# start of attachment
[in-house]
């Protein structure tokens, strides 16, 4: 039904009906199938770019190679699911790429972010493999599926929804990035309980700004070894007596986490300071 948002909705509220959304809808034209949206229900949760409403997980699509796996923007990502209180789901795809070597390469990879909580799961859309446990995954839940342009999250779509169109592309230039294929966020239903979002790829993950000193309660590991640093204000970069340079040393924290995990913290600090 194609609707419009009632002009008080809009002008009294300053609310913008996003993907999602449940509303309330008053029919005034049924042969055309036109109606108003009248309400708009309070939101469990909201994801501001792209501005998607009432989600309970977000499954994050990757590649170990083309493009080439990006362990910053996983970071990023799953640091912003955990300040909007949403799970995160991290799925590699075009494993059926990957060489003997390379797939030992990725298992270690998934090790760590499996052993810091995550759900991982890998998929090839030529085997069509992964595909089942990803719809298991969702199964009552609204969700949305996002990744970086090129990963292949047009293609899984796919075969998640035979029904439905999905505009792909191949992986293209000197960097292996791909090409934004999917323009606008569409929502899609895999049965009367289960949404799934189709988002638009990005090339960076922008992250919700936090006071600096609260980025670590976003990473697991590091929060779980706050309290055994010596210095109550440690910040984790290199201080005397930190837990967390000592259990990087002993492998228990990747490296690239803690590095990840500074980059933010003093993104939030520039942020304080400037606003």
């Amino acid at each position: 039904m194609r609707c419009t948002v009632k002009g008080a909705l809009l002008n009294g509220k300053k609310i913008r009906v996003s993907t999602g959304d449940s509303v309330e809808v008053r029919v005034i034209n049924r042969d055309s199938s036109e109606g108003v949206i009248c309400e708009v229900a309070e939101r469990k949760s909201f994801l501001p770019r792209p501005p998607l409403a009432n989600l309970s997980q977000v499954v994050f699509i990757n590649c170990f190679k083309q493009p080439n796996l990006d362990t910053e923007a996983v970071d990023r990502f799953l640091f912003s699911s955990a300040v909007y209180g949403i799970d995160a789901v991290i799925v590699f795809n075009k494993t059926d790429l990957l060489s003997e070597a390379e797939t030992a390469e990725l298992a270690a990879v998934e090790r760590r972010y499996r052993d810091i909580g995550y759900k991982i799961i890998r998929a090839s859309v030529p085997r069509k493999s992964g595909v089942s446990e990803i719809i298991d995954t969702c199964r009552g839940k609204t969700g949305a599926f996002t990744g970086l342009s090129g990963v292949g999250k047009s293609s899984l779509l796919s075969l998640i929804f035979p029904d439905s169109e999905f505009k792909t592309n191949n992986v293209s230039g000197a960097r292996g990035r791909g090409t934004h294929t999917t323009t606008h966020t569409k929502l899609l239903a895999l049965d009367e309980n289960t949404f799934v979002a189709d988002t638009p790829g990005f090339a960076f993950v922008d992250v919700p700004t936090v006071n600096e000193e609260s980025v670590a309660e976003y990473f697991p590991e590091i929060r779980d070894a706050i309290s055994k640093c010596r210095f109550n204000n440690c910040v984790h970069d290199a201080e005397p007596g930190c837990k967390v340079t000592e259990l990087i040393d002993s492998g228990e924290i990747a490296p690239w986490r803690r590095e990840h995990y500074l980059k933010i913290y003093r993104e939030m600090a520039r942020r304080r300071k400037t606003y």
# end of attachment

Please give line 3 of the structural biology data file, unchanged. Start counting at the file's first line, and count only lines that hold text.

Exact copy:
């Amino acid at each position: 039904m194609r609707c419009t948002v009632k002009g008080a909705l809009l002008n009294g509220k300053k609310i913008r009906v996003s993907t999602g959304d449940s509303v309330e809808v008053r029919v005034i034209n049924r042969d055309s199938s036109e109606g108003v949206i009248c309400e708009v229900a309070e939101r469990k949760s909201f994801l501001p770019r792209p501005p998607l409403a009432n989600l309970s997980q977000v499954v994050f699509i990757n590649c170990f190679k083309q493009p080439n796996l990006d362990t910053e923007a996983v970071d990023r990502f799953l640091f912003s699911s955990a300040v909007y209180g949403i799970d995160a789901v991290i799925v590699f795809n075009k494993t059926d790429l990957l060489s003997e070597a390379e797939t030992a390469e990725l298992a270690a990879v998934e090790r760590r972010y499996r052993d810091i909580g995550y759900k991982i799961i890998r998929a090839s859309v030529p085997r069509k493999s992964g595909v089942s446990e990803i719809i298991d995954t969702c199964r009552g839940k609204t969700g949305a599926f996002t990744g970086l342009s090129g990963v292949g999250k047009s293609s899984l779509l796919s075969l998640i929804f035979p029904d439905s169109e999905f505009k792909t592309n191949n992986v293209s230039g000197a960097r292996g990035r791909g090409t934004h294929t999917t323009t606008h966020t569409k929502l899609l239903a895999l049965d009367e309980n289960t949404f799934v979002a189709d988002t638009p790829g990005f090339a960076f993950v922008d992250v919700p700004t936090v006071n600096e000193e609260s980025v670590a309660e976003y990473f697991p590991e590091i929060r779980d070894a706050i309290s055994k640093c010596r210095f109550n204000n440690c910040v984790h970069d290199a201080e005397p007596g930190c837990k967390v340079t000592e259990l990087i040393d002993s492998g228990e924290i990747a490296p690239w986490r803690r590095e990840h995990y500074l980059k933010i913290y003093r993104e939030m600090a520039r942020r304080r300071k400037t606003y």